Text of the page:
The heat leaves me, and many others, rather lazy during the day. As beautiful as the sunshine is, most of us have no desire to do yard work, go out on the town, hike the hills, or even walk the dog when it’s 90-100 degrees. Instead, we sit on the couch, wishing it were cooler, and watching the pooch catch the one sky raisin that always manages to get in the house. You don’t have to get bored. There are always chores to do, crafts, books…. But it seems like such a waste during the time of year generally reserved for vacations and cook-outs.

Once the sun goes down, it is easier to venture out. Of course, we’ve had a particularly rainy season as of late, so before you go out, you must bathe in bug spray. The mosquitos are vicious, and they travel in gangs that are larger and more bloodthirsty than any in the movies. Forget the DEET or Off! and you could quite possibly need a transfusion. Or at least a Benadryl and a steel wool scratching post doused in Lidocaine. But don’t let that ruin your love life. Go on the date, walk our beautiful downtown, and remember that woody / citrus fragrances like Chanel No 19 are the best compliments to L’eau d’Insect Repellent.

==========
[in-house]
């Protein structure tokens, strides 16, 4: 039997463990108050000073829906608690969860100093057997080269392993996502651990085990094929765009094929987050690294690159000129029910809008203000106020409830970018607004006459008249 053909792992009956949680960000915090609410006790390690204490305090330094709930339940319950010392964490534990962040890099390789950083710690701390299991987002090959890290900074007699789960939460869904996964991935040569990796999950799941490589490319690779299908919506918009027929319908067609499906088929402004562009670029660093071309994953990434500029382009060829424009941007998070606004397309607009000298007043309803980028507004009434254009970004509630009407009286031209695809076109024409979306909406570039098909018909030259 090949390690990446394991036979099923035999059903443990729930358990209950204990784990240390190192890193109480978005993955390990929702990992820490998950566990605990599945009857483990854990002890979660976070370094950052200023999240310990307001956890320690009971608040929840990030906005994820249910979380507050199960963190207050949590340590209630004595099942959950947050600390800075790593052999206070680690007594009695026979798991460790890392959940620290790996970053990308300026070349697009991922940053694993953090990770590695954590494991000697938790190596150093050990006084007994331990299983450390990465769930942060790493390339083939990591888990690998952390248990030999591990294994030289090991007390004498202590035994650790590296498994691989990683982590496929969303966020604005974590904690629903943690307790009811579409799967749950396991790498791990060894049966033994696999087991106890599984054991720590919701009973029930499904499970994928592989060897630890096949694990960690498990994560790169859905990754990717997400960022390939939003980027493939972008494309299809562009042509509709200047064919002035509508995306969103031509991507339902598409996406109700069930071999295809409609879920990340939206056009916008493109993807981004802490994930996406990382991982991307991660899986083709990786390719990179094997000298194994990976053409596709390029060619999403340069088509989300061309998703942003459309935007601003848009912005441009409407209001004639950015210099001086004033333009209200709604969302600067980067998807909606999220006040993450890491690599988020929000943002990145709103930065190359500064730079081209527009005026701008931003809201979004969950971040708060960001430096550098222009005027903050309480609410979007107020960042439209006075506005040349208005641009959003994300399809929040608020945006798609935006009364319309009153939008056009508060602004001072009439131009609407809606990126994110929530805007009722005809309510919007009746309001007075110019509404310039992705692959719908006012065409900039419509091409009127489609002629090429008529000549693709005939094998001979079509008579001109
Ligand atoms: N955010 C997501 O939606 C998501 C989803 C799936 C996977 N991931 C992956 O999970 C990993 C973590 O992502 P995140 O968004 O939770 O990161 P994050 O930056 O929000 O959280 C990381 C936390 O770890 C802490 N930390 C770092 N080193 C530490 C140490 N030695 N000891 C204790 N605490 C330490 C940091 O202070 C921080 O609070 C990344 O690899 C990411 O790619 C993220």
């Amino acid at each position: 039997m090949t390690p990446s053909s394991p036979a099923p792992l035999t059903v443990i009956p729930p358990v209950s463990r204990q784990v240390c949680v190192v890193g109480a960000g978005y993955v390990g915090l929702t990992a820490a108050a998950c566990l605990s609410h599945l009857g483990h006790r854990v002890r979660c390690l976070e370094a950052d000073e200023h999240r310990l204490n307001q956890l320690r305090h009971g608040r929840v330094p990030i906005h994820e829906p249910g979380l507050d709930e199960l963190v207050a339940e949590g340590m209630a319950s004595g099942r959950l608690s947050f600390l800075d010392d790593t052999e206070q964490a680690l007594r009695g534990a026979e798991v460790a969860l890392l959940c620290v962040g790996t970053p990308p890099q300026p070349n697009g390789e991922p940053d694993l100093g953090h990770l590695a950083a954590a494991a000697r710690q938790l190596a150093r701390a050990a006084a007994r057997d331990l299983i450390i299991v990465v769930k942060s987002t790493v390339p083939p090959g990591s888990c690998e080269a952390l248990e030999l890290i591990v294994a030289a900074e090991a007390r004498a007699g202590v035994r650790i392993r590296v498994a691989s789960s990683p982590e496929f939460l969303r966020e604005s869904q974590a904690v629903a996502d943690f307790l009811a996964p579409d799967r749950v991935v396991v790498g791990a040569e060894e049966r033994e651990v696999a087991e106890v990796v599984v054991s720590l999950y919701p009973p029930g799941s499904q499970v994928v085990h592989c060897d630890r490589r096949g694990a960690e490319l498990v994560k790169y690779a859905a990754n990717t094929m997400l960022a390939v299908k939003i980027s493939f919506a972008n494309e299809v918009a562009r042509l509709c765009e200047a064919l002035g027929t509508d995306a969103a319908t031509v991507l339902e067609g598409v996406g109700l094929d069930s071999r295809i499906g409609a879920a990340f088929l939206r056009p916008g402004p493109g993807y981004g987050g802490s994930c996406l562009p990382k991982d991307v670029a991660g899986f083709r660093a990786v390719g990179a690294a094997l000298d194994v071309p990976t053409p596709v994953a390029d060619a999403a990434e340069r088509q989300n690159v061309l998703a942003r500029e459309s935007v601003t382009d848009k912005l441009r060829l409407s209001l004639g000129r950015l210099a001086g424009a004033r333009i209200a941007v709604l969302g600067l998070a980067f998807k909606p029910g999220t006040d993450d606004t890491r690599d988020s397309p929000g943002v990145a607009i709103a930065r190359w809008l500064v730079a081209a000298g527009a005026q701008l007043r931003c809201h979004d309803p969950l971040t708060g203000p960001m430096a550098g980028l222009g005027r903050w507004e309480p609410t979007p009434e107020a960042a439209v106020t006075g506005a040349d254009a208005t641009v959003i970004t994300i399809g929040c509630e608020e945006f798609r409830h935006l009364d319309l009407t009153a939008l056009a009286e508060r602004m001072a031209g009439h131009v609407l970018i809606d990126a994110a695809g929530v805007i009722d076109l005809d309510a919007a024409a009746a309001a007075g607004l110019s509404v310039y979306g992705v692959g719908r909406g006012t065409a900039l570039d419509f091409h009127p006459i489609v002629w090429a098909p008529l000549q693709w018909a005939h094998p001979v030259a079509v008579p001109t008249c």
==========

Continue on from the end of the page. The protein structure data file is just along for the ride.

Lest i sound like an unreasonably sour woman, there is one upside to southern summers – At night, i can crack my window and listen to the music of the night. In the winter, i have to pay for the symphony of cicadas, tree frogs, and owls that lulls me to sleep. This time of year, it pipes in my windows for free, along with the frequent sound of rain and thunder passing thru. Your whole soul is soothed by the sound of a southern summer night. No app of music stream comes close. It is unparalleled in its aural beauty and majesty. And it almost makes the heat worth it.

Anyway, it’s back to my puzzle for now. I might even start a new painting. And i’ve a book waiting by my chaise.  But first, i will open the door and poke my head out onto the steaming porch – If for no other reason than to let in another sky raisin for SiriDog.

Hey. she needs entertainment, too.



Let Us Eat Cake

I just took a cake out of the oven.  It smells like heaven (Assuming heaven is a bakery…. Which isn’t a bad assumption…) It’s a bit of an experiment, this cake – A plain vanilla cake mix, adulterated with mango and coconut water. I have plans for a coconut icing on the top. My mouth is watering at the scent of it. It smells like celebration. Like party. Like happy. And it begs the question, “What’s the occasion?”